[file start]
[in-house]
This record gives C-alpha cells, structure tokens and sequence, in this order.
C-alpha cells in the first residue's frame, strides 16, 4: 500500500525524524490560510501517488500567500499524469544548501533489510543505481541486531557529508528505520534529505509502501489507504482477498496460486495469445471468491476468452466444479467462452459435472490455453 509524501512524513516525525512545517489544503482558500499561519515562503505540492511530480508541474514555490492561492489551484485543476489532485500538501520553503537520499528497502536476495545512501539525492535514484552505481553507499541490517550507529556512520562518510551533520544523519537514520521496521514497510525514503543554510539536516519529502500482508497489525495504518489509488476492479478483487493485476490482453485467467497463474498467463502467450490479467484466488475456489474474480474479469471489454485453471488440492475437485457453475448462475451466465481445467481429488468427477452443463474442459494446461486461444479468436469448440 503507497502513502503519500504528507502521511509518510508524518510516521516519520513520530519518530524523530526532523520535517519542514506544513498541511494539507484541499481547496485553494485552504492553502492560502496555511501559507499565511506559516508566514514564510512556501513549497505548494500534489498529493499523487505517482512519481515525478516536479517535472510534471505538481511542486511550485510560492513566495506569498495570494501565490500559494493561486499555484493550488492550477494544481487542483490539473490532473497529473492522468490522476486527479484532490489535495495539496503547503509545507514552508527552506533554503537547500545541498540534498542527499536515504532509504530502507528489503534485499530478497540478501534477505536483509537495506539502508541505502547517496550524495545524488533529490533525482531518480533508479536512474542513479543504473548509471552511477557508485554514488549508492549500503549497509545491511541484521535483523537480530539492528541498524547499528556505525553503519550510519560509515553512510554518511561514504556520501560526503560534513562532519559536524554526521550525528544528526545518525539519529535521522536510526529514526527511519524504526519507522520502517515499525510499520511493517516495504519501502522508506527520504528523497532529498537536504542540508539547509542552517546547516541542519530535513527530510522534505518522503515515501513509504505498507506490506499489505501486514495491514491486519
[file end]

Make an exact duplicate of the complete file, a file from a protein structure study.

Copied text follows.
[in-house]
This record gives C-alpha cells, structure tokens and sequence, in this order.
C-alpha cells in the first residue's frame, strides 16, 4: 500500500525524524490560510501517488500567500499524469544548501533489510543505481541486531557529508528505520534529505509502501489507504482477498496460486495469445471468491476468452466444479467462452459435472490455453 509524501512524513516525525512545517489544503482558500499561519515562503505540492511530480508541474514555490492561492489551484485543476489532485500538501520553503537520499528497502536476495545512501539525492535514484552505481553507499541490517550507529556512520562518510551533520544523519537514520521496521514497510525514503543554510539536516519529502500482508497489525495504518489509488476492479478483487493485476490482453485467467497463474498467463502467450490479467484466488475456489474474480474479469471489454485453471488440492475437485457453475448462475451466465481445467481429488468427477452443463474442459494446461486461444479468436469448440 503507497502513502503519500504528507502521511509518510508524518510516521516519520513520530519518530524523530526532523520535517519542514506544513498541511494539507484541499481547496485553494485552504492553502492560502496555511501559507499565511506559516508566514514564510512556501513549497505548494500534489498529493499523487505517482512519481515525478516536479517535472510534471505538481511542486511550485510560492513566495506569498495570494501565490500559494493561486499555484493550488492550477494544481487542483490539473490532473497529473492522468490522476486527479484532490489535495495539496503547503509545507514552508527552506533554503537547500545541498540534498542527499536515504532509504530502507528489503534485499530478497540478501534477505536483509537495506539502508541505502547517496550524495545524488533529490533525482531518480533508479536512474542513479543504473548509471552511477557508485554514488549508492549500503549497509545491511541484521535483523537480530539492528541498524547499528556505525553503519550510519560509515553512510554518511561514504556520501560526503560534513562532519559536524554526521550525528544528526545518525539519529535521522536510526529514526527511519524504526519507522520502517515499525510499520511493517516495504519501502522508506527520504528523497532529498537536504542540508539547509542552517546547516541542519530535513527530510522534505518522503515515501513509504505498507506490506499489505501486514495491514491486519